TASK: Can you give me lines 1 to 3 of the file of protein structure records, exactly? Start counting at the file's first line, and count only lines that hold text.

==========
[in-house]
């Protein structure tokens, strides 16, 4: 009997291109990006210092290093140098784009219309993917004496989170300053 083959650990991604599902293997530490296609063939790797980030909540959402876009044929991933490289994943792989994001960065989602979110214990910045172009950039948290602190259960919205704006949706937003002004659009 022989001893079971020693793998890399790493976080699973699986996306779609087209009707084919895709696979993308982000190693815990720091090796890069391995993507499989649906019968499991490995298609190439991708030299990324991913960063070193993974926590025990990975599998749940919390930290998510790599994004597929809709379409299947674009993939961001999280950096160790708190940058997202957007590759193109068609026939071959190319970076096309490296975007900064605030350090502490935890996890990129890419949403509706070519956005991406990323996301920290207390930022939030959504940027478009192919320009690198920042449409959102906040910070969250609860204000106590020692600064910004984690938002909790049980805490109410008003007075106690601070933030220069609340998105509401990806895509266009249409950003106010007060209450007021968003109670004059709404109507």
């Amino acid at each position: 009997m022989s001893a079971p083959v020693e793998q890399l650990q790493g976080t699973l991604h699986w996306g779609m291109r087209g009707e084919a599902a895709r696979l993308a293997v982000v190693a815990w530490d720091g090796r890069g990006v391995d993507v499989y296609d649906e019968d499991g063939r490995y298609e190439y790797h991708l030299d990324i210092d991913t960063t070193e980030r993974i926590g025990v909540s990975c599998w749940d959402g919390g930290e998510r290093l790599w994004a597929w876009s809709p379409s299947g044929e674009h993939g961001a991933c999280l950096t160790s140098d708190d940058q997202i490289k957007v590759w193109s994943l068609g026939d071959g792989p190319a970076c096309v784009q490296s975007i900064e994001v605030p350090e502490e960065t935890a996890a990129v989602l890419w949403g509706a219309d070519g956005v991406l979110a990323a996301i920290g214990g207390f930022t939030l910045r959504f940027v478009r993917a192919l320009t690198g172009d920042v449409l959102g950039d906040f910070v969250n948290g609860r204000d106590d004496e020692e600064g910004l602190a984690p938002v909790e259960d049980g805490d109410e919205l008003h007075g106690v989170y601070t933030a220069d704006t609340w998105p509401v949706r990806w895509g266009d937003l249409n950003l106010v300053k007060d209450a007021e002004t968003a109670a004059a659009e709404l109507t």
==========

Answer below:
[in-house]
């Protein structure tokens, strides 16, 4: 009997291109990006210092290093140098784009219309993917004496989170300053 083959650990991604599902293997530490296609063939790797980030909540959402876009044929991933490289994943792989994001960065989602979110214990910045172009950039948290602190259960919205704006949706937003002004659009 022989001893079971020693793998890399790493976080699973699986996306779609087209009707084919895709696979993308982000190693815990720091090796890069391995993507499989649906019968499991490995298609190439991708030299990324991913960063070193993974926590025990990975599998749940919390930290998510790599994004597929809709379409299947674009993939961001999280950096160790708190940058997202957007590759193109068609026939071959190319970076096309490296975007900064605030350090502490935890996890990129890419949403509706070519956005991406990323996301920290207390930022939030959504940027478009192919320009690198920042449409959102906040910070969250609860204000106590020692600064910004984690938002909790049980805490109410008003007075106690601070933030220069609340998105509401990806895509266009249409950003106010007060209450007021968003109670004059709404109507």
């Amino acid at each position: 009997m022989s001893a079971p083959v020693e793998q890399l650990q790493g976080t699973l991604h699986w996306g779609m291109r087209g009707e084919a599902a895709r696979l993308a293997v982000v190693a815990w530490d720091g090796r890069g990006v391995d993507v499989y296609d649906e019968d499991g063939r490995y298609e190439y790797h991708l030299d990324i210092d991913t960063t070193e980030r993974i926590g025990v909540s990975c599998w749940d959402g919390g930290e998510r290093l790599w994004a597929w876009s809709p379409s299947g044929e674009h993939g961001a991933c999280l950096t160790s140098d708190d940058q997202i490289k957007v590759w193109s994943l068609g026939d071959g792989p190319a970076c096309v784009q490296s975007i900064e994001v605030p350090e502490e960065t935890a996890a990129v989602l890419w949403g509706a219309d070519g956005v991406l979110a990323a996301i920290g214990g207390f930022t939030l910045r959504f940027v478009r993917a192919l320009t690198g172009d920042v449409l959102g950039d906040f910070v969250n948290g609860r204000d106590d004496e020692e600064g910004l602190a984690p938002v909790e259960d049980g805490d109410e919205l008003h007075g106690v989170y601070t933030a220069d704006t609340w998105p509401v949706r990806w895509g266009d937003l249409n950003l106010v300053k007060d209450a007021e002004t968003a109670a004059a659009e709404l109507t």